You put a lot of time and effort into completing a kit from The House of Miniatures collection. Sanding, gluing, staining, finishing. Maybe you carve the feet, dress the bed, or add working hardware. After you complete your heirloom, does it have more value than before you began? Or if you wish to sell a collection your grandfather built, are they worth anything? Where do you find a market for selling completed kits?
A few years ago, I bought several small collections of The House of Miniatures products. One included a dollhouse and many completed kits, in addition to many kits still unbuilt. Some of the completed kits were damaged, and all needed cleaning and polishing.
After making several repairs and improvements, I looked to see what luck folks online were having selling completed kits. I was shocked to find the finished pieces selling at a discount compared to unbuilt kits.
Clue to the Success of THoM
This turned into an insight. The lure of The House of Miniatures has always been the do-it-yourself or “crafting” nature of the product. Collectors and those wishing to display their lovely houses are happy to spend good money on Bespaq or artisan miniatures, complete with pedigree. THoM fans want to make their own, to build skills and build a legacy. We like to invest ourselves in the process and the product.
Admittedly, sometimes the kits are not as lovely as the picture on the box. Faulty assembly, hasty work, and spotty finishes sometimes mar the work. But there are some genuinely artisan-level builds out there. Aren’t they worth something?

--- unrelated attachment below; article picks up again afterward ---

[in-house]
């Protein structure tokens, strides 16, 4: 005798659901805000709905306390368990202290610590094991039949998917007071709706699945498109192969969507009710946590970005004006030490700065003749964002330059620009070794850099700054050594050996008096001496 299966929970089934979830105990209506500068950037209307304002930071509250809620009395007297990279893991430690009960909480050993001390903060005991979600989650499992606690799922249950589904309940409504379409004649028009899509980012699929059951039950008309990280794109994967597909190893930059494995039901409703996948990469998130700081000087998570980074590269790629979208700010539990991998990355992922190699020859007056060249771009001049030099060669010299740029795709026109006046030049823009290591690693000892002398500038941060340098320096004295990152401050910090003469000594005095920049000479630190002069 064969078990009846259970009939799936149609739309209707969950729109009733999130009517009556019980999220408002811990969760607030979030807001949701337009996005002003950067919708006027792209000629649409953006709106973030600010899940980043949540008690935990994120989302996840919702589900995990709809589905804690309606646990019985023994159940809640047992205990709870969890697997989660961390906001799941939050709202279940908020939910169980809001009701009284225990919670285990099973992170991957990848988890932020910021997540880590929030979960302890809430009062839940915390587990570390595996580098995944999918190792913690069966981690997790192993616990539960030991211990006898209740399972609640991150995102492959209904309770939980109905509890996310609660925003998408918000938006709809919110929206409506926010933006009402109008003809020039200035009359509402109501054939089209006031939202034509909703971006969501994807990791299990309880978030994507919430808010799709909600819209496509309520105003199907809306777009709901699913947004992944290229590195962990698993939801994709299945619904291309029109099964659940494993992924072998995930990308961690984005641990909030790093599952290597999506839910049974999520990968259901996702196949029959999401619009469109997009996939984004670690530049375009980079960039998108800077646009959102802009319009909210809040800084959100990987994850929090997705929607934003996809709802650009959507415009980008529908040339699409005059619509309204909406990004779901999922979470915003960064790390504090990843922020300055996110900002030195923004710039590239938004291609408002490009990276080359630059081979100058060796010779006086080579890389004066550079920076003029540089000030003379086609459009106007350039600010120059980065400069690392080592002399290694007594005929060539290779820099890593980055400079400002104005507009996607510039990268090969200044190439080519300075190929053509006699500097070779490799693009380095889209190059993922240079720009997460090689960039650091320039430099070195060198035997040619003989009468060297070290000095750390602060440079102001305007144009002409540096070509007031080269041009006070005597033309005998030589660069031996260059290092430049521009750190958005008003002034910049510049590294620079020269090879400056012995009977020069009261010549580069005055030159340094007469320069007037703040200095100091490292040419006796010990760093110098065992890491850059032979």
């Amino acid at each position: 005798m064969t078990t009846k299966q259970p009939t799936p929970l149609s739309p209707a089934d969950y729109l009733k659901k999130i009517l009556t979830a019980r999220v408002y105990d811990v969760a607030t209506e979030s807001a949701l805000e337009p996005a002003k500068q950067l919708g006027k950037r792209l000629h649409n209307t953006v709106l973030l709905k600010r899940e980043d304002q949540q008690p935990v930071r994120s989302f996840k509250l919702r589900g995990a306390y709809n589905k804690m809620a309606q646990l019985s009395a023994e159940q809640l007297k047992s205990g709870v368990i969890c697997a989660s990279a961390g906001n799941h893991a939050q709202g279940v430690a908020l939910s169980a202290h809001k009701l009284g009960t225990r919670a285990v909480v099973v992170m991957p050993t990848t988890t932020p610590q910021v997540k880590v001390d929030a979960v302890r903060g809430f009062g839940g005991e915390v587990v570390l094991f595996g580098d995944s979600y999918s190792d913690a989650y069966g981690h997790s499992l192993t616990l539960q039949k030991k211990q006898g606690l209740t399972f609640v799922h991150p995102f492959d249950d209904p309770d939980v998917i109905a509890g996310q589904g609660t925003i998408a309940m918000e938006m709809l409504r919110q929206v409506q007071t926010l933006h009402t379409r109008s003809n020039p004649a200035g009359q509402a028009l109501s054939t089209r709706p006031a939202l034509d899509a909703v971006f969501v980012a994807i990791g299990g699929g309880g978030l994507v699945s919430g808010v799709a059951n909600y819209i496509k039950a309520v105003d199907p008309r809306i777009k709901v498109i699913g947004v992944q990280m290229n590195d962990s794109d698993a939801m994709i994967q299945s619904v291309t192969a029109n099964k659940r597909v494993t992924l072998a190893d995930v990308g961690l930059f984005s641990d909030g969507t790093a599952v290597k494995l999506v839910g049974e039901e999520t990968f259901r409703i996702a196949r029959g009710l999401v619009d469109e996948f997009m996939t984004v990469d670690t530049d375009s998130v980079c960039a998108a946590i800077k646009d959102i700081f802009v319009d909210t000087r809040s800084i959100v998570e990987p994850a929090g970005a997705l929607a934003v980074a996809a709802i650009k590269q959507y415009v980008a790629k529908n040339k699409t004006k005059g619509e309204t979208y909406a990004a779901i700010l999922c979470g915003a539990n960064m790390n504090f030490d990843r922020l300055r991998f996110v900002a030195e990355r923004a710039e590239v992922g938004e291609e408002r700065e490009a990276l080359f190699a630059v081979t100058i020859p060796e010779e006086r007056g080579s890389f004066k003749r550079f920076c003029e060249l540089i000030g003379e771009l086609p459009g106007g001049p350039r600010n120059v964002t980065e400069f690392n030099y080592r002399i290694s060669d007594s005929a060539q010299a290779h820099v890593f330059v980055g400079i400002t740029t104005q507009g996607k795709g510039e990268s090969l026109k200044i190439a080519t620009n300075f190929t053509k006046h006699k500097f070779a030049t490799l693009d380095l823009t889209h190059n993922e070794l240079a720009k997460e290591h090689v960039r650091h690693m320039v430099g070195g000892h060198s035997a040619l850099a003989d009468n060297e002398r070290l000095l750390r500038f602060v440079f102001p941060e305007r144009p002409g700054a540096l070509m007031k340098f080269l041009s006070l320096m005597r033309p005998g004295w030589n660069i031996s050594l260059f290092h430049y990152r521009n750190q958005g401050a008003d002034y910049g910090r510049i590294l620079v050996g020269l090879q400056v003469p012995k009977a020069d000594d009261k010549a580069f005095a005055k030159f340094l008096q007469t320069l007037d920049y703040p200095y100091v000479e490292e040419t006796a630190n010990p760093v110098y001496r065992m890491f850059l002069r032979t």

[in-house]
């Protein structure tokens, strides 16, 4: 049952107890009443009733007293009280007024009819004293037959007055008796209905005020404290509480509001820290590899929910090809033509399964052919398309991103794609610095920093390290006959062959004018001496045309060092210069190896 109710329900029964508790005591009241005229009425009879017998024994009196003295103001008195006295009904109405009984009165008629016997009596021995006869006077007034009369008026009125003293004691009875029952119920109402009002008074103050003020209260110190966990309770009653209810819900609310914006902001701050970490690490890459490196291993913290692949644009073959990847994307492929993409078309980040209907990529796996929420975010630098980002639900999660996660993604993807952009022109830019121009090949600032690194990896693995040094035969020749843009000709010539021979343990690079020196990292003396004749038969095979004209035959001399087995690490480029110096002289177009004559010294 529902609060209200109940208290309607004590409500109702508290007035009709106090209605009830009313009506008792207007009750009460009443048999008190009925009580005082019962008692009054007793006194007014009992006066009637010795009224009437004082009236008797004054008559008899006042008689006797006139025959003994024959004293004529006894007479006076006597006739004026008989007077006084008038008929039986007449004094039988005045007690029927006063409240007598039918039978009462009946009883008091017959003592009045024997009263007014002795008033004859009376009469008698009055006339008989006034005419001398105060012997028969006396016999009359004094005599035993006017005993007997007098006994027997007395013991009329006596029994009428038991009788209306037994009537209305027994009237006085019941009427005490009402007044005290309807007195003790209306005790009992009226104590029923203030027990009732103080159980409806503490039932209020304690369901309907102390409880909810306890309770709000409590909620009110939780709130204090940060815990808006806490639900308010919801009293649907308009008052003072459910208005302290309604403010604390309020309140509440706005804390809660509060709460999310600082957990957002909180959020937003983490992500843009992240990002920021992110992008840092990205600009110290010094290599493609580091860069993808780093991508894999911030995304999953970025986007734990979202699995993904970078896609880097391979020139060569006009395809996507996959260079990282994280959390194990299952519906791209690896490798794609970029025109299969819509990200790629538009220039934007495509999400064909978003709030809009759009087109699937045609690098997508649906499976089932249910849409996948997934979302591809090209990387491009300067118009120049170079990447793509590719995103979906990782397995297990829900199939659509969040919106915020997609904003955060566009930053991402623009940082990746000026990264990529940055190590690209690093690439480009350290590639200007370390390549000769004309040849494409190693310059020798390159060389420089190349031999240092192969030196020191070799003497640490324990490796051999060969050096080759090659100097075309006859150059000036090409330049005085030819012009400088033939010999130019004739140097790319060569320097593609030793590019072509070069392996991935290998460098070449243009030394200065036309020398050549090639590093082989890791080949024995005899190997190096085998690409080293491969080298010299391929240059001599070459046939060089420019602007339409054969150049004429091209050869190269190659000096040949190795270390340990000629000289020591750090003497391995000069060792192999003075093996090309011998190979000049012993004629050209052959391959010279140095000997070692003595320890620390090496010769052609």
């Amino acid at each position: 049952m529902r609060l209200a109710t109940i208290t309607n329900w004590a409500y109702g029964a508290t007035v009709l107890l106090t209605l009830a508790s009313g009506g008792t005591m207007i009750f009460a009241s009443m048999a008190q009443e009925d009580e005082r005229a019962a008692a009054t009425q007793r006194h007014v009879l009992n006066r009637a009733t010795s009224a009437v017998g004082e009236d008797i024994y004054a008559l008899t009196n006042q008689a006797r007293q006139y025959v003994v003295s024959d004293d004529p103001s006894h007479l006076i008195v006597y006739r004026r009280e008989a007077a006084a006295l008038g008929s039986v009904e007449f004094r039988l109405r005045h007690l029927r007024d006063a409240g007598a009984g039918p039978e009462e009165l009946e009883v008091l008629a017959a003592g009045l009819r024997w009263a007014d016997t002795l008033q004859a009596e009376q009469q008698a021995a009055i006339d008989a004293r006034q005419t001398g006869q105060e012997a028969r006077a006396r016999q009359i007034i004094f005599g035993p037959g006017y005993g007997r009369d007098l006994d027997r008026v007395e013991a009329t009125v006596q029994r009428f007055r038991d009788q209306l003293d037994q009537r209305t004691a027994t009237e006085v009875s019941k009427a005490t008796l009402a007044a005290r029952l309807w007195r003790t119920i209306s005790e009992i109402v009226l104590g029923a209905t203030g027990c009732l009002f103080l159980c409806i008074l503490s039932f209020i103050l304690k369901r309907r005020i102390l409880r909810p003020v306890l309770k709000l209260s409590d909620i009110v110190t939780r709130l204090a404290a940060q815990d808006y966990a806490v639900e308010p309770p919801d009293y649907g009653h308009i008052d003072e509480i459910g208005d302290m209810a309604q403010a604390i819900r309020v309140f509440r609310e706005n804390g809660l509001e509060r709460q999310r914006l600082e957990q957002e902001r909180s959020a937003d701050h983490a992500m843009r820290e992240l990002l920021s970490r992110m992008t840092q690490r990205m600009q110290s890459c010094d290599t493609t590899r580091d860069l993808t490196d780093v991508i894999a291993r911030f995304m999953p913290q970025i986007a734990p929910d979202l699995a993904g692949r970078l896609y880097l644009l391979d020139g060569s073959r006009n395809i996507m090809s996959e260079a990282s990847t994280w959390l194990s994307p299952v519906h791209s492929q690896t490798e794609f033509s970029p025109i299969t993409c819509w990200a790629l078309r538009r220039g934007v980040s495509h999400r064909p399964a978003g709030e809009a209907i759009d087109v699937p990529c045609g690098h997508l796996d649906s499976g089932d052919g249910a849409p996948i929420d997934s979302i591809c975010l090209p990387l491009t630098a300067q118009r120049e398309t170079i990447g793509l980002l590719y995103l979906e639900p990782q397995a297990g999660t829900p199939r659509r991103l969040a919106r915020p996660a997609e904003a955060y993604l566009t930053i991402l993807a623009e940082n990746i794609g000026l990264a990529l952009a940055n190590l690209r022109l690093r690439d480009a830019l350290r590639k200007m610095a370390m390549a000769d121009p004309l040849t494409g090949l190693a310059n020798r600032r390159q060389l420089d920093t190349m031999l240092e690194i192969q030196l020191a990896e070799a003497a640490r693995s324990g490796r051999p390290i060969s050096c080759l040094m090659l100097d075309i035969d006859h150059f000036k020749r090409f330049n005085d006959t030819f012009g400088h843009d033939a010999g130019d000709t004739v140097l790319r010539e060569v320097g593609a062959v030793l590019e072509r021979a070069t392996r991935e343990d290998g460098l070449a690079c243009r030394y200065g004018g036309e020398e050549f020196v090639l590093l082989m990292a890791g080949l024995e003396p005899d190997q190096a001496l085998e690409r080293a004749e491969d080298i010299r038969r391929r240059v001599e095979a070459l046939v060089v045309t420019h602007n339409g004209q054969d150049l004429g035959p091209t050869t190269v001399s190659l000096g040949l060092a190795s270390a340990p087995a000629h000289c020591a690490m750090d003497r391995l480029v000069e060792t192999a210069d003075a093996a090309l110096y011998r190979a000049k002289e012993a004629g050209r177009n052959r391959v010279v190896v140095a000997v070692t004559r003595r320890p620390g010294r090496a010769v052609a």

Yes, as it turns out, there are collectors who see the value of craftsmanship and know the quality of The House of Miniatures. They just don’t want to be duped. So, what is the secret to selling completed kits? Details, finishes, and images.
Spot or Create Quality
The Keys to Selling Completed Kits
Here are some things to feature if you have great quality finished kits:
- Has the builder added details?
THoM kits are good quality and machined beautifully, but they are a blank canvas when it comes to finer detail. Chair legs, hardware, drawers and doors can all stand improvement. If you find a highboy with carved legs, or a dresser with working hardware, or painted piece with a mural, you have the work of an artisan that a collector will prize.
- Is the fit and finish superb?
If the finish is smooth, glossy, and even — with no glue marks at the corners — you may have something special. Few people took the pains to spray their finish, or even follow the instructions for waiting and sanding between coat to get a great finish. Even fewer put in the pains to ensure that the drawers and doors and lids move smoothly on the finished piece. Collectors reward a professional finish.
- Can you show the beauty?
The last part of the puzzle is up to you. Can you take excellent photos and write great, descriptive ad copy? Selling completed kits really comes down to knowing what you have and being able to show it off. Lighting, clarity, setting, and perspective will make or break your presentation. And how well you describe the piece is critical to the price. Adding a bio of the artisan and the story behind the item also adds interest.
Tell a Story
When it comes to selling completed THoM kits, the most valuable part of the equation is the backstory. Even if you are the artisan, telling why you love making mini furniture can help a collector connect with you.
Do you have a story? Do your minis have a history you can tell? Tell it well and show it off with skill. Who doesn’t like a great Show & Tell?
I both build and refurbish (and have been known to purchase) completed kits. I sometimes have artisan minis available to purchase on The House of Miniatures website.